(PS In case you’re interested, Elisabeth Baudinter, the author of the book that has set off the firestorm, has a huge financial stake in the success of the formula industry, so, competitive capitalism AND class issues, all rolled into one giant, unacknowledged hole in her argument that women are enslaved by children.)
Generation: This is where it gets personal for me. This isn’t scientific, but I know a lot of moms for whom the choice to stay home or practice a more involved relationship with their kids is a rejection of how they themselves were raised. How we were raised. Latchkey kids. Kids of divorce and remarriages. Kids of parents who invested a lot of time and/or money “finding themselves.” Many of the mother’s who chose to go a more natural parenting route aren’t just rebelling against the current forces in society, but also the way we were raised ourselves. Is it any wonder that many of the kids of Baby Boomers would reject how their parents raised them?
Families today also have a great deal more elasticity because of non-traditional arrangements. I think that today’s parents who felt like they were sold a false bill of goods growing up (marriage is happily-ever-after and Mommy and Daddy will be together forever – until they aren’t) are more sensitive to these realities of family and marriage. The kind of parenting and feminism that Baudinter is advocating seems to sound a lot like the kind of parenting (without the upper-class affluence) many from my generation experienced. And because of the lack of wealth and affluence, this kind of attitude is doubly-disappointing – there was never enough material stuff or fulfilling work to go around, and the blame often got put on the children themselves.
I’m really scratching the surface of these issues, clearly, and they are intensely personal for me as a parent and as a teacher who works and has worked primarily with working and lower-class students. In a strange way, this debate dovetails in with the debate about stay-at-home mothers versus “welfare queens” – class makes all the difference. As an academic and a feminist, I wonder how much influence this kind of attitude has in shaping my workplace, both in terms of the people I work (or will work) with and the policies in place that allow for me to be a mother and a professor (ok, instructor).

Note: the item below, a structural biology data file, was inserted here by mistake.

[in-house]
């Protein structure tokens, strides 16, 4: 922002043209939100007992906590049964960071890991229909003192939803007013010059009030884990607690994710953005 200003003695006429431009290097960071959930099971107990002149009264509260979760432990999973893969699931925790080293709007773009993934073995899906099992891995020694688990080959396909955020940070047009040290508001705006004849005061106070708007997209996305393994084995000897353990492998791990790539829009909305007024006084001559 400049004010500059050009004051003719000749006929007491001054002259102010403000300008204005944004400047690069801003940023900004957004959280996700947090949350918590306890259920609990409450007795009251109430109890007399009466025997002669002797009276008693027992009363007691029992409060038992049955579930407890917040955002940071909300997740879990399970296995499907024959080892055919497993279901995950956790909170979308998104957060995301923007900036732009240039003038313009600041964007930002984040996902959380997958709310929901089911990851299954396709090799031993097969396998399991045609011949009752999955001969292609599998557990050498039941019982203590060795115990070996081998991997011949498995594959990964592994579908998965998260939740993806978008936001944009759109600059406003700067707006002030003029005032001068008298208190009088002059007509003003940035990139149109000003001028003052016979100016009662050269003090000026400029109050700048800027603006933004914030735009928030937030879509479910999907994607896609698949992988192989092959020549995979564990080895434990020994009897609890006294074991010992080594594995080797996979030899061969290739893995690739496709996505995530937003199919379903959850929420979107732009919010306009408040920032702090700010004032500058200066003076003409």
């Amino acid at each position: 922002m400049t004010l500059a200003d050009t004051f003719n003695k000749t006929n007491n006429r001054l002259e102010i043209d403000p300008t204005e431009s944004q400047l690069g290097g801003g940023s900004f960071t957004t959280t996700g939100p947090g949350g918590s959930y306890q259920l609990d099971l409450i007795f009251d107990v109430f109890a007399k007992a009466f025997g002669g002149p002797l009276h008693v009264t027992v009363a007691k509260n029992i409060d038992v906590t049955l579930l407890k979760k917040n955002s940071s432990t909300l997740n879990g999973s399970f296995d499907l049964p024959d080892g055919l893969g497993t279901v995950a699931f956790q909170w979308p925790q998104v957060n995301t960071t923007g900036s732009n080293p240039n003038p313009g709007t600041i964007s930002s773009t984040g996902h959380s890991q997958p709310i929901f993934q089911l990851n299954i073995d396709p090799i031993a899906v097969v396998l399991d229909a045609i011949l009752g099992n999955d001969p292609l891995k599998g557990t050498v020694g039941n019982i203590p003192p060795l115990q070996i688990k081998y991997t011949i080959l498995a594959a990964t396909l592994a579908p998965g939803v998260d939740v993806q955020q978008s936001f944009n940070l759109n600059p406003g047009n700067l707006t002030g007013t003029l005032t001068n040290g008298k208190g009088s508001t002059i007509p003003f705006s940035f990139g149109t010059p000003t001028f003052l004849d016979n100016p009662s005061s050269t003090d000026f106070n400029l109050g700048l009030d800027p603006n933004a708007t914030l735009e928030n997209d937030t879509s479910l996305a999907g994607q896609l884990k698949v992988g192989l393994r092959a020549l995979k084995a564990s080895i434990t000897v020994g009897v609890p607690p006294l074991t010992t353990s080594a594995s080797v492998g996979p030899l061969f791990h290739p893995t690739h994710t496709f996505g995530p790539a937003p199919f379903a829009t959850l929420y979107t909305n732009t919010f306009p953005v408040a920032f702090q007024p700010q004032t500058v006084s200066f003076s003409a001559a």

And, finally, natural (or, more specifically, child-centered) parenting has been blamed (or at least partially blamed) for the rise of the entitlement generation, the precious little snowflakes that expect A’s for showing up and trying really hard. The, I pay your salary, now entertain me, generation of student. I’m pretty sure that’s not the case (although a trip through traditional European boarding school, if the stories are to be believed would probably curtail this particular trait in students); in a society that treats education as a commodity to be consumed rather than a good to be earned, it’s not surprising that our students expect more for less (isn’t that what efficiency is all about?). Parenting is just one element.
I don’t think that the way we compete as mothers (nor how we are treated in the workforce) is sustainable. Nor, however, do I think that neglecting our role and responsibility as mothers in the name of empowerment a particularly sustainable vision of women’s liberation.
I wish it were that easy.